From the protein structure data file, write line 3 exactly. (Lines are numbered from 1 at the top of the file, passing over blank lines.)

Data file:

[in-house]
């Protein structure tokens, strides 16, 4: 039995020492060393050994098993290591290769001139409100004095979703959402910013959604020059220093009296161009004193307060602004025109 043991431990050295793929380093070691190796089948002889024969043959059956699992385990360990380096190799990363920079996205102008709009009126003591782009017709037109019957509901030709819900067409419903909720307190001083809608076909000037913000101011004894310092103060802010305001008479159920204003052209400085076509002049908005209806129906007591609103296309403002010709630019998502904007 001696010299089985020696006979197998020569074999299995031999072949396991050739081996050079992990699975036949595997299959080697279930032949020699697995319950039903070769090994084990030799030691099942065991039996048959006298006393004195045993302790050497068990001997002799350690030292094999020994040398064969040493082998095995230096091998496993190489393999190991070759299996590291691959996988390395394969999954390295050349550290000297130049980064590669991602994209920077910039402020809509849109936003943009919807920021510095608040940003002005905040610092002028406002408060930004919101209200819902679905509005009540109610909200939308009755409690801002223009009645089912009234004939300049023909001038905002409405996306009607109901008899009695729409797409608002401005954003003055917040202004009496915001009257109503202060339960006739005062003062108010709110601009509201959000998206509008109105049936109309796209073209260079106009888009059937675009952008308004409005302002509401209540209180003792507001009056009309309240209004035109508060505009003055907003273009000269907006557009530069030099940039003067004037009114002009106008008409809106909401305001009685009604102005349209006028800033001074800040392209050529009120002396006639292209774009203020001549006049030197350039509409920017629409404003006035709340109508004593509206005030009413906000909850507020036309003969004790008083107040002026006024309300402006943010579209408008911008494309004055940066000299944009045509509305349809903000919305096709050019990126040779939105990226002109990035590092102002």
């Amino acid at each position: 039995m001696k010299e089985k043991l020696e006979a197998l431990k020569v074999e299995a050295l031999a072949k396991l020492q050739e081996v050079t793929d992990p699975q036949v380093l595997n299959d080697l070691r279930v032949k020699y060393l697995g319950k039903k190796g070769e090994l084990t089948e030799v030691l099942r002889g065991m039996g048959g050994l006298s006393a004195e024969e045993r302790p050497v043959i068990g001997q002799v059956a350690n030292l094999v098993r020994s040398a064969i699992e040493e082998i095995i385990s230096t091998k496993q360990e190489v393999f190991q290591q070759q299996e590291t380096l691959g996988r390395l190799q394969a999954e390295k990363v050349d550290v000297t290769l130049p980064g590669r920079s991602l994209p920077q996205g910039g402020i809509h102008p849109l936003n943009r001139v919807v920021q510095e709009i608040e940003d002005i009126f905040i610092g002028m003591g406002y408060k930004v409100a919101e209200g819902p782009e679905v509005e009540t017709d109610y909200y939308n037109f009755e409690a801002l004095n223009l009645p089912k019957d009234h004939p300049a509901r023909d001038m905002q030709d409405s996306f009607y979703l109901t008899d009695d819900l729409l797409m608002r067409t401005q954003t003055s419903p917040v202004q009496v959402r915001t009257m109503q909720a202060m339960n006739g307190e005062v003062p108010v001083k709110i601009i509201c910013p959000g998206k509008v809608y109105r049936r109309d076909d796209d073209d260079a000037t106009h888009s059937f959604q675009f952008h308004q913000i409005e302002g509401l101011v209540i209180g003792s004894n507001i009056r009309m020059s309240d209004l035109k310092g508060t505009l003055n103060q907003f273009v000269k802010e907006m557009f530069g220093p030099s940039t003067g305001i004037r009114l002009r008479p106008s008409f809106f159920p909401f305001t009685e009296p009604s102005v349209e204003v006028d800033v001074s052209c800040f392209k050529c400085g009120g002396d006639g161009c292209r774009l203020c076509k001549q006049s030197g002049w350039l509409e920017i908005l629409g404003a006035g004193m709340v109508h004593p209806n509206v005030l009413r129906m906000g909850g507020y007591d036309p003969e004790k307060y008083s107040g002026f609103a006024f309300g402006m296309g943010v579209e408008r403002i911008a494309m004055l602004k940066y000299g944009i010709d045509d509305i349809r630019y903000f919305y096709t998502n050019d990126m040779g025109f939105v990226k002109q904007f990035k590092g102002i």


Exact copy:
């Amino acid at each position: 039995m001696k010299e089985k043991l020696e006979a197998l431990k020569v074999e299995a050295l031999a072949k396991l020492q050739e081996v050079t793929d992990p699975q036949v380093l595997n299959d080697l070691r279930v032949k020699y060393l697995g319950k039903k190796g070769e090994l084990t089948e030799v030691l099942r002889g065991m039996g048959g050994l006298s006393a004195e024969e045993r302790p050497v043959i068990g001997q002799v059956a350690n030292l094999v098993r020994s040398a064969i699992e040493e082998i095995i385990s230096t091998k496993q360990e190489v393999f190991q290591q070759q299996e590291t380096l691959g996988r390395l190799q394969a999954e390295k990363v050349d550290v000297t290769l130049p980064g590669r920079s991602l994209p920077q996205g910039g402020i809509h102008p849109l936003n943009r001139v919807v920021q510095e709009i608040e940003d002005i009126f905040i610092g002028m003591g406002y408060k930004v409100a919101e209200g819902p782009e679905v509005e009540t017709d109610y909200y939308n037109f009755e409690a801002l004095n223009l009645p089912k019957d009234h004939p300049a509901r023909d001038m905002q030709d409405s996306f009607y979703l109901t008899d009695d819900l729409l797409m608002r067409t401005q954003t003055s419903p917040v202004q009496v959402r915001t009257m109503q909720a202060m339960n006739g307190e005062v003062p108010v001083k709110i601009i509201c910013p959000g998206k509008v809608y109105r049936r109309d076909d796209d073209d260079a000037t106009h888009s059937f959604q675009f952008h308004q913000i409005e302002g509401l101011v209540i209180g003792s004894n507001i009056r009309m020059s309240d209004l035109k310092g508060t505009l003055n103060q907003f273009v000269k802010e907006m557009f530069g220093p030099s940039t003067g305001i004037r009114l002009r008479p106008s008409f809106f159920p909401f305001t009685e009296p009604s102005v349209e204003v006028d800033v001074s052209c800040f392209k050529c400085g009120g002396d006639g161009c292209r774009l203020c076509k001549q006049s030197g002049w350039l509409e920017i908005l629409g404003a006035g004193m709340v109508h004593p209806n509206v005030l009413r129906m906000g909850g507020y007591d036309p003969e004790k307060y008083s107040g002026f609103a006024f309300g402006m296309g943010v579209e408008r403002i911008a494309m004055l602004k940066y000299g944009i010709d045509d509305i349809r630019y903000f919305y096709t998502n050019d990126m040779g025109f939105v990226k002109q904007f990035k590092g102002i």